During the April 2010 General Conference of The Church of Jesus Christ of Latter-day Saints President Dieter F. Uchtdorf (Second Counselor in the First Presidency) talked about Mormons being the “hands” of Christ. Mr. Uchtdorf provided lots of good ideas on how people can (and should) emulate Christ by embracing, comforting, serving and loving one another. But in two parts of the talk, Mr. Uchtdorf chose odd passages of scripture as support for his instructions. As the talk is transcribed in the May 2010 Ensign magazine, Mr. Uchtdorf said,
“We can spend our days obsessing about the finest details of life, the law, and long lists of things to do; but should we neglect the great commandments [love God and love your neighbor, Matthew 22:36-40], we are missing the point and we are clouds without water, drifting in the winds, and trees without fruit. [Followed by a footnote referencing Jude 1:12]”
The Bible passage Mr. Uchtdorf referenced speaks of waterless clouds swept along by the wind, and fruitless trees, but it’s not talking about love.
Earlier in his talk, Mr. Uchtdorf said,
“True love requires action. We can speak of love all day long…but until we manifest that love in action, our words are nothing but ‘sounding brass or a tinkling cymbal.’ [Followed by a footnote referencing 1 Corinthians 13:1]”
Again, the Bible passage Mr. Uchtdorf referenced speaks of noisy gongs and clanging cymbals, but it’s not talking about love without action.
I have no complaint regarding the ideas Mr. Uchtdorf was endeavoring to communicate; we should demonstrate our love through active service and we should give high priority to the greatest commandments. Indeed, in keeping those two commandments all others are naturally kept as well. What caught my attention was Mr. Uchtdorf’s misapplication of biblical scripture.
As I understand Mr. Uchtdorf’s words in which he referenced 1 Corinthians 13:1, he was saying that all our talk of love is just so much noise (sounding brass, etc.) if we do not demonstrate that love by our actions. But in 1 Corinthians Paul is saying that regardless of what we do (our actions), if we are not motivated by love it is all worthless. Paul says even if he does excellent things (i.e., prophesies, gives away all of his worldly goods, even sacrifices his very life), without love it is nothing. Do you see the difference between Mr. Uchtdorf’s use of the passage and what the passage actually means?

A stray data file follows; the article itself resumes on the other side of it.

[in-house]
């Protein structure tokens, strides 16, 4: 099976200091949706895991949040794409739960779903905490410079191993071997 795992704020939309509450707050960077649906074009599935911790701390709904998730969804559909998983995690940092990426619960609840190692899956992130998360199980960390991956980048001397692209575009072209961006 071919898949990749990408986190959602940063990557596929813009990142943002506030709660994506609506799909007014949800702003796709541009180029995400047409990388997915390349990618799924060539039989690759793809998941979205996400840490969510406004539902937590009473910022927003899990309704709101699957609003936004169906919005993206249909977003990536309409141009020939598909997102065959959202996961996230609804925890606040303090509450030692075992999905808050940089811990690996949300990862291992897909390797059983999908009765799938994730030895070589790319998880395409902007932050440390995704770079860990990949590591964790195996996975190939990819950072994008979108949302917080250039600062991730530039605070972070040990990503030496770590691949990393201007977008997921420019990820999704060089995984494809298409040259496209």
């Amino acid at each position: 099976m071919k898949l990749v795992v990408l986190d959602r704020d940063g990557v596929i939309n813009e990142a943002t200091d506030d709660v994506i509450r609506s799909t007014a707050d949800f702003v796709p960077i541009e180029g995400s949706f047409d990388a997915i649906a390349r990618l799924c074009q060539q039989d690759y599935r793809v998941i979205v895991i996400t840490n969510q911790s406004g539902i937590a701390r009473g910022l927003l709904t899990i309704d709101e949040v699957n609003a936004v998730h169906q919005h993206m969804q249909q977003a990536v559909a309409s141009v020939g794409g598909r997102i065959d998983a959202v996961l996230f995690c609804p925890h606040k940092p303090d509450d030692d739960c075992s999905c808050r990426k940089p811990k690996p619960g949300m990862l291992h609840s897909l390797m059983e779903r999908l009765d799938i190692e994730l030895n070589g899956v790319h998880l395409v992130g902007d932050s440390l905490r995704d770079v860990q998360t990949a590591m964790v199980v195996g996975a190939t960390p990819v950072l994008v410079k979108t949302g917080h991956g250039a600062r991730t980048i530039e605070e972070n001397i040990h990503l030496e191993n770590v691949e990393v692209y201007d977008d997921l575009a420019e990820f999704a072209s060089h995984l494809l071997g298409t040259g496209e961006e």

John Calvin wrote of 1 Corinthians 13,
“It is not then to be wondered, if all our deeds are estimated by this test–their appearing to proceed from love. It is also not to be wondered, if gifts, otherwise excellent, come to have their true value only when they are made subservient to love.” (Calvin’s Commentary on the First Epistle to the Corinthians, p. 419)
A few paragraphs later in his talk, Mr. Uchtdorf referenced Jude 1:12. As I understand it, he was suggesting that Latter-day Saints who focus on the details of living while failing to give proper attention to the two great commandments on love are “missing the point” and are “clouds without water…and trees without fruit.” But when Jude writes about waterless clouds he has something entirely different in mind. He writes,
“For certain people have crept in unnoticed who long ago were designated for this condemnation, ungodly people, who pervert the grace of our God … These are hidden reefs at your love feasts, as they feast with you without fear, shepherds feeding themselves; waterless clouds, swept along by winds; fruitless trees in late autumn, twice dead, uprooted; wild waves of the sea, casting up the foam of their own shame; wandering stars, for whom the gloom of utter darkness has been reserved forever.” (Jude 1:4, 12-13)
The bulk of Jude’s epistle is a judgment against false teachers. John Calvin explained,
“[Jude] only shows that they [the false teachers] were vessels of wrath appointed to destruction, and that they could not escape the hand of God, but that he would some time or another make them examples of his vengeance. For his design was to terrify the godly to whom he was writing, lest they should entangle themselves in their society.” (Calvin’s Commentaries on the Epistle of Jude, [Calvin's Commentaries on the Catholic Epistles, p. 437])
It seems that Mr. Uchtdorf, in applying Jude’s frightening words to people who miss the point, was himself “missing the point.” Nevertheless, later in his talk Mr. Uchtdorf went on to ask rhetorically, “What good is [service in the Church] without love?” This is where he could have rightly appealed to 1 Corinthians 13:1 for the biblical answer. And perhaps he could have also pointed out that the remainder of 1 Corinthians 13 describes love as–first and foremost–about being (e.g., patient, kind, hopeful, etc.), not about doing. Love is the “more excellent way,” Paul says. “So now faith, hope, and love abide, these three; but the greatest of these is love.”